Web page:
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Imaging in spinal posterior epidural space lesions: A pictorial essay

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ABSTRACT

Spinal epidural space is a real anatomic space located outside the dura mater and within the spinal canal extending from foramen magnum to sacrum. Important contents of this space are epidural fat, spinal nerves, epidural veins and arteries. Due to close proximity of posterior epidural space to spinal cord and spinal nerves, the lesions present with symptoms of radiculopathy and/or myelopathy. In this pictorial essay, detailed anatomy of the posterior epidural space, pathologies affecting it along with imaging pearls to accurately diagnose them are discussed. Various pathologies affecting the posterior epidural space either arising from the space itself or occurring secondary to vertebral/intervertebral disc pathologies. Primary spinal bone tumors affecting the posterior epidural space have been excluded. The etiological spectrum affecting the posterior epidural space ranges from degenerative, infective, neoplastic - benign or malignant to miscellaneous pathologies. MRI is the modality of choice in evaluation of these lesions with CT scan mainly helpful in detecting calcification. Due to its excellent soft tissue contrast, Magnetic Resonance Imaging is extremely useful in assessing the pathologies of posterior epidural space, to know their entire extent, characterize them and along with clinical history and laboratory data, arrive at a specific diagnosis and guide the referring clinician. It is important to diagnose these lesions early so as to prevent permanent neurological complication.

No MeSH data available.


Related in: MedlinePlus

Infective: Tuberculosis: Axial T2-weighted images of thoracic spine at T7-8 level showing posterior epidural abscess (elbow arrow) compressing the cord anteriorly (arrowhead) with edema in cord. Note the involvement of left costotransverse and costovertebral joint (arrow)
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Figure 23: Infective: Tuberculosis: Axial T2-weighted images of thoracic spine at T7-8 level showing posterior epidural abscess (elbow arrow) compressing the cord anteriorly (arrowhead) with edema in cord. Note the involvement of left costotransverse and costovertebral joint (arrow)


Imaging in spinal posterior epidural space lesions: A pictorial essay
Infective: Tuberculosis: Axial T2-weighted images of thoracic spine at T7-8 level showing posterior epidural abscess (elbow arrow) compressing the cord anteriorly (arrowhead) with edema in cord. Note the involvement of left costotransverse and costovertebral joint (arrow)
© Copyright Policy - open-access
Related In: Results  -  Collection

License
Show All Figures
getmorefigures.php?uid=PMC5036327&req=5

Figure 23: Infective: Tuberculosis: Axial T2-weighted images of thoracic spine at T7-8 level showing posterior epidural abscess (elbow arrow) compressing the cord anteriorly (arrowhead) with edema in cord. Note the involvement of left costotransverse and costovertebral joint (arrow)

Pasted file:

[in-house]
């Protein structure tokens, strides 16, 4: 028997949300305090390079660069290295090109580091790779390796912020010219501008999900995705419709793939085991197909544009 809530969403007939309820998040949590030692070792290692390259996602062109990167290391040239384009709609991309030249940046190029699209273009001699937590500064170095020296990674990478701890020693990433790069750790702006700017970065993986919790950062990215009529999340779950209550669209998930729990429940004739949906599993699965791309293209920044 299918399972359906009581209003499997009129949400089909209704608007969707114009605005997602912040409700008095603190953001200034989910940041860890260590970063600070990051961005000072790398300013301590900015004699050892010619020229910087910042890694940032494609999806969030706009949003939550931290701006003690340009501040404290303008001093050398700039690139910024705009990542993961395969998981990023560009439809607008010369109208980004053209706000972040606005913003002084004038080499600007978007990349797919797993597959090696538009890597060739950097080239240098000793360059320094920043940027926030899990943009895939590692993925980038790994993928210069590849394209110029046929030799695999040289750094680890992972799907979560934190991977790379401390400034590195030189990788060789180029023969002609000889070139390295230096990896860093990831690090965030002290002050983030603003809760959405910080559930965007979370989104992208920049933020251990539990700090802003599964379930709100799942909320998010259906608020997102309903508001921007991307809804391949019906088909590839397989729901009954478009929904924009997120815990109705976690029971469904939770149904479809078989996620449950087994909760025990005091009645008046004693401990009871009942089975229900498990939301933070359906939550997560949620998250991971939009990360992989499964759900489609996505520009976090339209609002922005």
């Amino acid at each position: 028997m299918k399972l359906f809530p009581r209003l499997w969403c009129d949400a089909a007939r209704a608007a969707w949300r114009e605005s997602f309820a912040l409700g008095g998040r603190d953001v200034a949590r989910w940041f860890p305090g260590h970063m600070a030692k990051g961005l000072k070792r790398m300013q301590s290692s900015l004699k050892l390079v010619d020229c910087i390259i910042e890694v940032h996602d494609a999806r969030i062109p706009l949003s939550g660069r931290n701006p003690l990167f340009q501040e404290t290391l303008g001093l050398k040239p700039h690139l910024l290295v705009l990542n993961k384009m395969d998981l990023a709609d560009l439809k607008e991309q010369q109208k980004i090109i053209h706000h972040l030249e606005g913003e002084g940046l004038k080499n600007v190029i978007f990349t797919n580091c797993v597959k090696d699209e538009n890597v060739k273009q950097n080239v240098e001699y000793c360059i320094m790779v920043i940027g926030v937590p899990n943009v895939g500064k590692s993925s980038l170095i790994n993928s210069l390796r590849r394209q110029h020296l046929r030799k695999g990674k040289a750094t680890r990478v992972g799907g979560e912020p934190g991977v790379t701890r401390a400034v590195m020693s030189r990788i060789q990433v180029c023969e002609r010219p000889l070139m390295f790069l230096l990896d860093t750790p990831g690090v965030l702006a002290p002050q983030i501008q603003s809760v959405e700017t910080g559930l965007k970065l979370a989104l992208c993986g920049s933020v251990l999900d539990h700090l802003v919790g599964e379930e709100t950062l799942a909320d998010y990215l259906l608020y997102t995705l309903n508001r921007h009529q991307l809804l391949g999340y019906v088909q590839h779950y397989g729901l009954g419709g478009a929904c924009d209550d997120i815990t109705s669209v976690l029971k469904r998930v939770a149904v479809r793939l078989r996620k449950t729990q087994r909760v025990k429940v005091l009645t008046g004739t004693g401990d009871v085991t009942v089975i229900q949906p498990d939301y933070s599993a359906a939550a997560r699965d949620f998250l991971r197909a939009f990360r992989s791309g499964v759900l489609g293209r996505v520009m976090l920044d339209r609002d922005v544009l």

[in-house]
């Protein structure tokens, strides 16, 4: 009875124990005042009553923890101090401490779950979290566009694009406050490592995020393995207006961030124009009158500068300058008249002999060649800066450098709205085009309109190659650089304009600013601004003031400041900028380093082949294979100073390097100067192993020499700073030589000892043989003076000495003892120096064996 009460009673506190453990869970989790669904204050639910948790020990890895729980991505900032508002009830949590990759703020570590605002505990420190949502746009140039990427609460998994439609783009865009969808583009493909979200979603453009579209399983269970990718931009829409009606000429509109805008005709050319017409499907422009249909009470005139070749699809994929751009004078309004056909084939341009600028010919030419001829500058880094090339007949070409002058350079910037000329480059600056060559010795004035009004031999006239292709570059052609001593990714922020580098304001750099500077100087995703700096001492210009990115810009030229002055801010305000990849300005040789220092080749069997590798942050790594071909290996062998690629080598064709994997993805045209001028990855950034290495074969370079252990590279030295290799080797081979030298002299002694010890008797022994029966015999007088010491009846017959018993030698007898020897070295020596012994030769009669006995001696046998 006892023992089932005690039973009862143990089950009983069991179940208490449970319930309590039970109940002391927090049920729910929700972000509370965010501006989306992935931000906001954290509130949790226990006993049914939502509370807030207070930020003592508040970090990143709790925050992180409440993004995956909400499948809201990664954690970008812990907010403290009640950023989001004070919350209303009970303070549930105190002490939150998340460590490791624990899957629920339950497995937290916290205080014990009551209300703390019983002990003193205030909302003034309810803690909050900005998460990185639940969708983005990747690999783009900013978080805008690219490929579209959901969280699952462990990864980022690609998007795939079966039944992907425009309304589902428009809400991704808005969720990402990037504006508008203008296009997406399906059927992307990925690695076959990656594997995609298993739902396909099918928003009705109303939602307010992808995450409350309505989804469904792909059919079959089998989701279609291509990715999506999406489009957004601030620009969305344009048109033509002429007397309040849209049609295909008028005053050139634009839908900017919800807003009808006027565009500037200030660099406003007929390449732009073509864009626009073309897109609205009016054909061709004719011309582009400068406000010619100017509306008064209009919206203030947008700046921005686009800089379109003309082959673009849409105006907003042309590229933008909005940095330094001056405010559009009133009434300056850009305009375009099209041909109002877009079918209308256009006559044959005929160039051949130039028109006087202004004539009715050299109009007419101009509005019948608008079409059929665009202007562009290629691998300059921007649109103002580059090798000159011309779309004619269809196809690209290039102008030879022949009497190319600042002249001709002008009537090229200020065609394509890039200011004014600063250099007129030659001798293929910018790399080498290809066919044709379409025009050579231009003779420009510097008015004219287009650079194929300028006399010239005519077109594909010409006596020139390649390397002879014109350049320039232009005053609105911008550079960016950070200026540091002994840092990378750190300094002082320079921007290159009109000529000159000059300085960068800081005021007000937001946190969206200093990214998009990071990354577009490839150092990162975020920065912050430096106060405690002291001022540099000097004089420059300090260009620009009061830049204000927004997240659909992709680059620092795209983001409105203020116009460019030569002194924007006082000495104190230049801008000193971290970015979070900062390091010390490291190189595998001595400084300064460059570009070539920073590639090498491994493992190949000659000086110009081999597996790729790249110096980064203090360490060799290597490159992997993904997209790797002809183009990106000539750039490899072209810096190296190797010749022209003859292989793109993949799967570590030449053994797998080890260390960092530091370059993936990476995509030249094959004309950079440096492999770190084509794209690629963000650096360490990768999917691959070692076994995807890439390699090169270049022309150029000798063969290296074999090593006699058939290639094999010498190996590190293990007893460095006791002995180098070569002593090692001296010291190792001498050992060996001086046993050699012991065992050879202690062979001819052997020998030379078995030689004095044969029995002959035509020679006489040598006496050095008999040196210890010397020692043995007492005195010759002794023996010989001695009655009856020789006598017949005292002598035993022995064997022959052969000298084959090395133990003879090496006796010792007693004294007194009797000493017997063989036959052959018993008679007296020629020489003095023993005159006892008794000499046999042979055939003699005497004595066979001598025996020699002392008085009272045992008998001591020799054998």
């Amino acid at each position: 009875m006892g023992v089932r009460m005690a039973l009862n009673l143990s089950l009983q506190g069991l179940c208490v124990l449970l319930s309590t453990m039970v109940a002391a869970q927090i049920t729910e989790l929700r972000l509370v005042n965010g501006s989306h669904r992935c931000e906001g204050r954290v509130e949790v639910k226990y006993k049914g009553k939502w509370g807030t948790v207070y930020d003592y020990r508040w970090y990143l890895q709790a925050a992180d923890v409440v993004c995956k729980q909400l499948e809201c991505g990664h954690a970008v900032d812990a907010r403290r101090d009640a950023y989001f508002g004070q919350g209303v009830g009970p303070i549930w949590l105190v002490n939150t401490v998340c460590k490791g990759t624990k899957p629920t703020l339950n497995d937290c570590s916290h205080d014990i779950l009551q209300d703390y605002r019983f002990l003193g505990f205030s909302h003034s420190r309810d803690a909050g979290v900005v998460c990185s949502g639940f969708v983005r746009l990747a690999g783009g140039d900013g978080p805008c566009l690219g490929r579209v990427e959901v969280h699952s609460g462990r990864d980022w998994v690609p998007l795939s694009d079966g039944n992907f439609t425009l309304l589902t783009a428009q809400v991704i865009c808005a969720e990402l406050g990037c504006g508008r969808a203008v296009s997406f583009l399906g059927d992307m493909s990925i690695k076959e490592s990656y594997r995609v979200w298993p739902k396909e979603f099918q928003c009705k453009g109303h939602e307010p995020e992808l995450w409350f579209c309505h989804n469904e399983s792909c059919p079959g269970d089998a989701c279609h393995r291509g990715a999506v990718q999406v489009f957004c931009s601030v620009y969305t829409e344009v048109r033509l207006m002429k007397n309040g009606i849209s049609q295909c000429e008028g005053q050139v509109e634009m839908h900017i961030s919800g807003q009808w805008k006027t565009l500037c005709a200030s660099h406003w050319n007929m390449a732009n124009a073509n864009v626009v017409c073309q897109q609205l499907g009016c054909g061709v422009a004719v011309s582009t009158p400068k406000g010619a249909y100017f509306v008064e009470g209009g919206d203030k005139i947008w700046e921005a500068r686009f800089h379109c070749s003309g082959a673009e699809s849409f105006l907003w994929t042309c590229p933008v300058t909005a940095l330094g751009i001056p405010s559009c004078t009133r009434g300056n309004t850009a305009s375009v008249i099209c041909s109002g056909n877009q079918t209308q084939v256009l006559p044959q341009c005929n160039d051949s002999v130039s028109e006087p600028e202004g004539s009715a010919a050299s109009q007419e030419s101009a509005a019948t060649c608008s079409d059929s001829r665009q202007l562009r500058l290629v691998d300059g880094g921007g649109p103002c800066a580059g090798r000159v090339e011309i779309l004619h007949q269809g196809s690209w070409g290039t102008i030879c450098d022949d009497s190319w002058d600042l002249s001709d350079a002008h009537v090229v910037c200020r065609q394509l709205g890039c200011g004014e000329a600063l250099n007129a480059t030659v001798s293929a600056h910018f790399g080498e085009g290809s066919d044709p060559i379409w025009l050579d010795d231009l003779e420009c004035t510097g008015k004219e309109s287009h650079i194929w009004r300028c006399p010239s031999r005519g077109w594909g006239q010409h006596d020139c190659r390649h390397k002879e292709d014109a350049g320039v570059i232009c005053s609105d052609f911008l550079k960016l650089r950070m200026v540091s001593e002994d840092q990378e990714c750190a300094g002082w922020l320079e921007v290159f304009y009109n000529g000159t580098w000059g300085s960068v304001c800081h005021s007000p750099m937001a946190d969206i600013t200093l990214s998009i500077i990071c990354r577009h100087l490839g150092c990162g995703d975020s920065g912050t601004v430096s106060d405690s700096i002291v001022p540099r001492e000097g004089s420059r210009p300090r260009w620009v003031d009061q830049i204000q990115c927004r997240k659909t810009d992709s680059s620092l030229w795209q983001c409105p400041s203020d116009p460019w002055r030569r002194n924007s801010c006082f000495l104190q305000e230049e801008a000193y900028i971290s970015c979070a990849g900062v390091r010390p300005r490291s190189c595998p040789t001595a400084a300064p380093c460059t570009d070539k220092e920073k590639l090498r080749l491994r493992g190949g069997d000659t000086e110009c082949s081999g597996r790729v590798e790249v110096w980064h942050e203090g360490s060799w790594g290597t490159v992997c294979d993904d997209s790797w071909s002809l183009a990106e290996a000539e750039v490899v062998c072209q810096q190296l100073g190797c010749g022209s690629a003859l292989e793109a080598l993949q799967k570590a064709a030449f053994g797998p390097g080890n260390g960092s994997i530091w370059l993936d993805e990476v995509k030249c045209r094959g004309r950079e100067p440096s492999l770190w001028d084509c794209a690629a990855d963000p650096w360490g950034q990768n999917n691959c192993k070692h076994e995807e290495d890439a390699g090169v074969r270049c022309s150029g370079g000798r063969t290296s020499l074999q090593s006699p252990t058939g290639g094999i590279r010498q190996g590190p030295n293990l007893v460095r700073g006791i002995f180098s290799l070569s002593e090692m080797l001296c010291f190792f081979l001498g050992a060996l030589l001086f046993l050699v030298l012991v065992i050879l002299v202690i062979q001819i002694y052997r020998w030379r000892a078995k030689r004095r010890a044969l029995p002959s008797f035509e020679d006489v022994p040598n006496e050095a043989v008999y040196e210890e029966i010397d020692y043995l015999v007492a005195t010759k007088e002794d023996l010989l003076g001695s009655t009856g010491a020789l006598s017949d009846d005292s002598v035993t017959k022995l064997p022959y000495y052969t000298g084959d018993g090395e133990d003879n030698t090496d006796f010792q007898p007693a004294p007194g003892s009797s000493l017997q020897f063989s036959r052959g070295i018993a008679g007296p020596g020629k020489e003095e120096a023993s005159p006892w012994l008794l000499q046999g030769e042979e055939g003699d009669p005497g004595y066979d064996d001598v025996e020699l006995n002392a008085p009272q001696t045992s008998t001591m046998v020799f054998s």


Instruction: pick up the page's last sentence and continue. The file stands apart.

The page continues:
View Article: PubMed Central - PubMed

ABSTRACT

Spinal epidural space is a real anatomic space located outside the dura mater and within the spinal canal extending from foramen magnum to sacrum. Important contents of this space are epidural fat, spinal nerves, epidural veins and arteries. Due to close proximity of posterior epidural space to spinal cord and spinal nerves, the lesions present with symptoms of radiculopathy and/or myelopathy. In this pictorial essay, detailed anatomy of the posterior epidural space, pathologies affecting it along with imaging pearls to accurately diagnose them are discussed. Various pathologies affecting the posterior epidural space either arising from the space itself or occurring secondary to vertebral/intervertebral disc pathologies. Primary spinal bone tumors affecting the posterior epidural space have been excluded. The etiological spectrum affecting the posterior epidural space ranges from degenerative, infective, neoplastic - benign or malignant to miscellaneous pathologies. MRI is the modality of choice in evaluation of these lesions with CT scan mainly helpful in detecting calcification. Due to its excellent soft tissue contrast, Magnetic Resonance Imaging is extremely useful in assessing the pathologies of posterior epidural space, to know their entire extent, characterize them and along with clinical history and laboratory data, arrive at a specific diagnosis and guide the referring clinician. It is important to diagnose these lesions early so as to prevent permanent neurological complication.

No MeSH data available.


Related in: MedlinePlus